Format reviewed: Nintendo 64
Developer: HAL Laboratory
The core concept of Smash Bros. is pretty much as old as time itself. It’s the classic power struggle; it’s ‘my dad is bigger than yours’; it’s those playground arguments about who would win in a fight between Batman and Lion-O. But more than that, it’s a celebration – proof if proof be needed that Nintendo’s family of familiar faces is the best in the business. Today one of the most popular competitive fighting games in the world (player count across Melee and the new game at Evo 2016, the world’s leading fighting game tourney, fell only just shy of front-runner Street Fighter V), it’s amazing to return to Smash’s humble beginnings and remember just how barebones the experience used to be.
Fire up the Wii U game and you’re greeted with an daunting amount of choice. From packed menus that seem to go on forever to a character select screen that only gets even more ridiculous as you add to its vast selection of fighters through general play, you never feel like you’ve seen everything the game has to offer. That cannot be said of the original game, with its eight core fighters and limited modes, but the comparison is hardly fair – this is a pattern seen consistently throughout the history of the genre. Street Fighter’s roster of playable characters has swelled from eight in Street Fighter II to 44 in Ultra Sreet Fighter IV, X-Men Vs. Street Fighter had just 17 to Marvel Vs Capcom 2’s 56, Mortal Kombat had only seven characters on its inception… in comparison, Smash’s cast of 12 fighters (four of whom are locked until certain criteria are met) looks positively healthy.
Better yet, there’s very little fat on the roster. With the exception of Luigi (who, as you might expect, plays almost exactly like Mario), every character has their own distinct feel and playstyle. At one end of the spectrum sits Donkey Kong, a heavy and hard-hitting option for those who don’t like to mess around when it comes to dealing damage, while at the other is Fox, who relies on little-and-often damage as he darts around opponents. There are agile options who can recover well, characters who do better at range than up close and everything in between – for so small a roster, there’s a great degree of variety on offer. This extends to the settings as well, with stages based on every major series represented each boasting their own feel and array of options. From the rising hazards of the Metroid stage to the angles of Sector Z’s moving ships and Arwings, where you choose to fight is just as important as who you choose to fight with. If in doubt, just plump for the Kirby stage – it has the best music and, given that competitive staples Battlefield and Final Destination are only available in single-player here, it’s hands-down the most level playing field for any given match-up.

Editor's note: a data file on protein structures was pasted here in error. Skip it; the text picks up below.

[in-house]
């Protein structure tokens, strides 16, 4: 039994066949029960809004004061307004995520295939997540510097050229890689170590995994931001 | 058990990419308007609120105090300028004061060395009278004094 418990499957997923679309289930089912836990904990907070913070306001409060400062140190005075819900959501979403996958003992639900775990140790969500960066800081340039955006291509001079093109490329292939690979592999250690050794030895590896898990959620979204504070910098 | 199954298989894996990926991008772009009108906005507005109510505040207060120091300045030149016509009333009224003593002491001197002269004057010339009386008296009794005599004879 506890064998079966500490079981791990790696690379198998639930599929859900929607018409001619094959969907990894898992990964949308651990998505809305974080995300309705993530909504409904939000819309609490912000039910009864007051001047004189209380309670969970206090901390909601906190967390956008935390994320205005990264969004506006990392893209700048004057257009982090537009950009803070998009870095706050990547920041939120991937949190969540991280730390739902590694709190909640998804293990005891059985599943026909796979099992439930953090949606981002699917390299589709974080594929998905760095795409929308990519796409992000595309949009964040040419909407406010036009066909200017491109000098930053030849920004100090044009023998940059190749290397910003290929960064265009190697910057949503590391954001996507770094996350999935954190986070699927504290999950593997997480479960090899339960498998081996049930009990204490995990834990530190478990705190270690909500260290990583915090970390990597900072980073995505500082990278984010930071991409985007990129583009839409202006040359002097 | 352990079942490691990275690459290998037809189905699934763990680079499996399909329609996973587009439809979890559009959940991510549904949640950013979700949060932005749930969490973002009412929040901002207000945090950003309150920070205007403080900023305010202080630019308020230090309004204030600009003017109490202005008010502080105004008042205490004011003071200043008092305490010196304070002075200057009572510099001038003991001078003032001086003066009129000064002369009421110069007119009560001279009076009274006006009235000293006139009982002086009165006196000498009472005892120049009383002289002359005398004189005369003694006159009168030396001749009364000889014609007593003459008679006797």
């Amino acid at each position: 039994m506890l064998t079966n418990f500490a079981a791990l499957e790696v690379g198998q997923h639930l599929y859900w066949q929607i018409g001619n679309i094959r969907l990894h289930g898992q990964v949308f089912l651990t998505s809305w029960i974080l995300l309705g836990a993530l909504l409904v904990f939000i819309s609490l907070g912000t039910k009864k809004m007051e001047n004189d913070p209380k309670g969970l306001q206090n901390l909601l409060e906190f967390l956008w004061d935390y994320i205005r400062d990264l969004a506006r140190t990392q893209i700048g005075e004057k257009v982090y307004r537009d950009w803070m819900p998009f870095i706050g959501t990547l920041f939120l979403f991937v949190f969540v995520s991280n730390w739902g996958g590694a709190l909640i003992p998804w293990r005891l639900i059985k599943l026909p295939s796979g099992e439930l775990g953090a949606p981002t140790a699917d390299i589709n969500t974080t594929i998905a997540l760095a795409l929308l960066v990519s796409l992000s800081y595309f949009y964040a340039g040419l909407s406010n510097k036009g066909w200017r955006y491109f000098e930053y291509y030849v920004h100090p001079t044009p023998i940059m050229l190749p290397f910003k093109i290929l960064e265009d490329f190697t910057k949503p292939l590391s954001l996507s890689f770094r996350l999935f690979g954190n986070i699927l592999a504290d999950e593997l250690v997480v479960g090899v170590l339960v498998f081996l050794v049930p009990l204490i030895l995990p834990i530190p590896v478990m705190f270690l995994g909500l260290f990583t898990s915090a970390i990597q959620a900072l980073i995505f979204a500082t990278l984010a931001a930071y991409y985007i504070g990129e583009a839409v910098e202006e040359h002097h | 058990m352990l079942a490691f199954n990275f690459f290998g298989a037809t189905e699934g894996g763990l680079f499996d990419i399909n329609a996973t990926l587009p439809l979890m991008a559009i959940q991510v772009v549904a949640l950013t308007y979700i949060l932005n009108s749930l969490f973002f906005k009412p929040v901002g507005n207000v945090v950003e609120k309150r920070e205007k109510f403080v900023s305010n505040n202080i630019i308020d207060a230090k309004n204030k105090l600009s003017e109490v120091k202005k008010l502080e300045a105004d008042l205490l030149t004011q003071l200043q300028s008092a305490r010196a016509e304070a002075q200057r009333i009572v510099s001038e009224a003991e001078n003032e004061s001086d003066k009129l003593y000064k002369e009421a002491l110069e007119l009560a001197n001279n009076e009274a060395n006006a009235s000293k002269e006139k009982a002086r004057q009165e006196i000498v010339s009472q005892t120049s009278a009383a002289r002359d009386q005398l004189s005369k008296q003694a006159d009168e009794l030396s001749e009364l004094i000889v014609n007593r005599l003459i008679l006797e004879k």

If you even want to play fair, that is – the real joy of Smash Bros. is found in its versatility, letting you play the way you choose. By default, items will appear or fall into the stage periodically to spice up the battle, both the nature and frequency of these eventually fully customisable. Like the stages and stars, most of these are nods to classic Nintendo games or power-ups – something taken further still by the Assist Trophies in later games, which call in cameos from even more famous characters – and you can get your hands on everything from Poké Balls that unleash random monsters to the hammer that helped Mario thwart Donkey Kong way back when he still went by Jumpman. Fans of mayhem can crank up the drop rate to ensure non-stop silliness, house rules can be established where certain items are banned and purists can get rid of them entirely, shifting the focus – nay, the genre – from entertaining party game to adept fighter.